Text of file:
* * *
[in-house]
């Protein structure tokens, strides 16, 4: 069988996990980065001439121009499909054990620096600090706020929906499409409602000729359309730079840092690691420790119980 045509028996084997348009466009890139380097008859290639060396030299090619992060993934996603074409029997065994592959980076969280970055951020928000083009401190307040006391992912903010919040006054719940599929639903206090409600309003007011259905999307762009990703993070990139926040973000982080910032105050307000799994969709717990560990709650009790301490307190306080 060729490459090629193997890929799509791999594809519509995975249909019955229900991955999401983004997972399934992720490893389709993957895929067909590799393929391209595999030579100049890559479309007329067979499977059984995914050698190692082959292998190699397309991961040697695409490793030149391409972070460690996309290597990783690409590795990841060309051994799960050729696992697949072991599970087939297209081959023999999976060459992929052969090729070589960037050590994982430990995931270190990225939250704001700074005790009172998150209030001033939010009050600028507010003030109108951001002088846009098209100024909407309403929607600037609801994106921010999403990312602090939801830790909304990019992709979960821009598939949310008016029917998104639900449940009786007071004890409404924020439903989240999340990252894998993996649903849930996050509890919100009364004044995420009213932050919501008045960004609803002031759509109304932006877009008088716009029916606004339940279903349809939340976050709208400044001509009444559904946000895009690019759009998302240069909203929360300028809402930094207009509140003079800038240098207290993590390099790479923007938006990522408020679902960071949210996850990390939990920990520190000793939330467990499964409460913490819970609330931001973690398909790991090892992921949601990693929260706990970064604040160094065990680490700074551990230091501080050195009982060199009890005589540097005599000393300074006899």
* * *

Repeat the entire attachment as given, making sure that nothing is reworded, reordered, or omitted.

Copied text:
[in-house]
């Protein structure tokens, strides 16, 4: 069988996990980065001439121009499909054990620096600090706020929906499409409602000729359309730079840092690691420790119980 045509028996084997348009466009890139380097008859290639060396030299090619992060993934996603074409029997065994592959980076969280970055951020928000083009401190307040006391992912903010919040006054719940599929639903206090409600309003007011259905999307762009990703993070990139926040973000982080910032105050307000799994969709717990560990709650009790301490307190306080 060729490459090629193997890929799509791999594809519509995975249909019955229900991955999401983004997972399934992720490893389709993957895929067909590799393929391209595999030579100049890559479309007329067979499977059984995914050698190692082959292998190699397309991961040697695409490793030149391409972070460690996309290597990783690409590795990841060309051994799960050729696992697949072991599970087939297209081959023999999976060459992929052969090729070589960037050590994982430990995931270190990225939250704001700074005790009172998150209030001033939010009050600028507010003030109108951001002088846009098209100024909407309403929607600037609801994106921010999403990312602090939801830790909304990019992709979960821009598939949310008016029917998104639900449940009786007071004890409404924020439903989240999340990252894998993996649903849930996050509890919100009364004044995420009213932050919501008045960004609803002031759509109304932006877009008088716009029916606004339940279903349809939340976050709208400044001509009444559904946000895009690019759009998302240069909203929360300028809402930094207009509140003079800038240098207290993590390099790479923007938006990522408020679902960071949210996850990390939990920990520190000793939330467990499964409460913490819970609330931001973690398909790991090892992921949601990693929260706990970064604040160094065990680490700074551990230091501080050195009982060199009890005589540097005599000393300074006899």